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ORIGINAL RESEARCH article

Front. Neurosci., 25 October 2019 | https://doi.org/10.3389/fnins.2019.01137

Hypomethylation of 111 Probes Predicts Poor Prognosis for Glioblastoma

Qi Chen1,2, Min Zhao1,2, Chengliang Yin1,2, Shiyu Feng3, Jian Hu4, Qiang Zhang4, Xiaodong Ma3*, Wanguo Xue1,2* and Jinlong Shi1,2,5*
  • 1National Engineering Laboratory for Medical Big Data Application Technology, Chinese PLA General Hospital, Beijing, China
  • 2Medical Big Data Center, Chinese PLA General Hospital, Beijing, China
  • 3Department of Neurosurgery, Chinese PLA General Hospital, Beijing, China
  • 4Department of Cancer Biology, The University of Texas MD Anderson Cancer Center, Houston, TX, United States
  • 5Department of Biomedical Engineering, Chinese PLA General Hospital, Beijing, China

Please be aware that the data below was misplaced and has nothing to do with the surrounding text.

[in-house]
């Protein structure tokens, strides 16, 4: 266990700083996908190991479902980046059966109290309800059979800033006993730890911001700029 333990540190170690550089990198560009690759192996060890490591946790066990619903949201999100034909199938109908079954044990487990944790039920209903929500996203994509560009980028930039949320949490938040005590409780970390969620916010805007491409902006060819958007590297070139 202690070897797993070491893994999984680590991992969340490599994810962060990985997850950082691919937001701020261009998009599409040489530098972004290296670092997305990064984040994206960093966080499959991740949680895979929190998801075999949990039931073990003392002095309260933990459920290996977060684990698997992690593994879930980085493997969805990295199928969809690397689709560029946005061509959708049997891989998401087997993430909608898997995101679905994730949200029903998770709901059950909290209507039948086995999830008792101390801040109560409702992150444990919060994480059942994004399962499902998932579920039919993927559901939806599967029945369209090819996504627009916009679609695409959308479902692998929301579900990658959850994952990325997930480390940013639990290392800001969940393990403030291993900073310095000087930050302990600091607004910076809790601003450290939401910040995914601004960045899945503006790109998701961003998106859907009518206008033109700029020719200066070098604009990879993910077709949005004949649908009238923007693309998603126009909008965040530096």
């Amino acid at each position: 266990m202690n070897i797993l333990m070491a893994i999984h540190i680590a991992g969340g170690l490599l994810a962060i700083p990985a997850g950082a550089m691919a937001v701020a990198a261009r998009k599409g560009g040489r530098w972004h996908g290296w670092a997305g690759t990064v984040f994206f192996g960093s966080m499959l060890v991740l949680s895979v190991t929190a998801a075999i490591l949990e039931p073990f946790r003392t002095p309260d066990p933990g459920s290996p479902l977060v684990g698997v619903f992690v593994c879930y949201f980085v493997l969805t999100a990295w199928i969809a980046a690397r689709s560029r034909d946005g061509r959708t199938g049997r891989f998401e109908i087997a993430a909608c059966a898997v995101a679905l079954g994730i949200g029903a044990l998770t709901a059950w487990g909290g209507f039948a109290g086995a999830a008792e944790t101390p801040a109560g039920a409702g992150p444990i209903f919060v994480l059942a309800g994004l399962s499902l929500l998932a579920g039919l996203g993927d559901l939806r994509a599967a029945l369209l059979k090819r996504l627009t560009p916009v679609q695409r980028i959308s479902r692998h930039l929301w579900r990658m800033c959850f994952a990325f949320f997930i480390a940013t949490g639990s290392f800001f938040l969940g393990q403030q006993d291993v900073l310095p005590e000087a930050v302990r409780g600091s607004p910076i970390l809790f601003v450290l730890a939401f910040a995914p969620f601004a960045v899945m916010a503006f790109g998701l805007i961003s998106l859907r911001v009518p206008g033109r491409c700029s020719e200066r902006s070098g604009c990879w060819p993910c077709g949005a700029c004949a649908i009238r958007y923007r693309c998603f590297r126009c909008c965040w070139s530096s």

Glioblastoma (GBM) is a complicated brain tumor with heterogeneous outcome. Identification of effective biomarkers is an urgent need for the treatment decision-making and precise evaluation of prognosis. Based on a relatively large dataset of genome-wide methylation (138 glioblastoma patients), a joint-score of 111 methyl-probes was found to be of statistical significance for prognostic evaluation. Low joint-score were significantly associated with adverse outcomes (OS: P < 0.001, PFS: P = 0.03). Multivariable analyses adjusted for known risk factors confirmed the low joint-score of 111 methyl-probes as a high risk factor. The prognostic value of the methylated joint-score was further validated in another dataset of glioblastoma patients (OS: P = 0.006). Additionally, variance analysis revealed that aberrant genetic and epigenetic alterations were significantly associated with the joint-score of those methyl-probes. In conclusion, our results supported the joint-score of 111 methyl-probes as a potential prognosticator for the precision treatment of glioblastoma.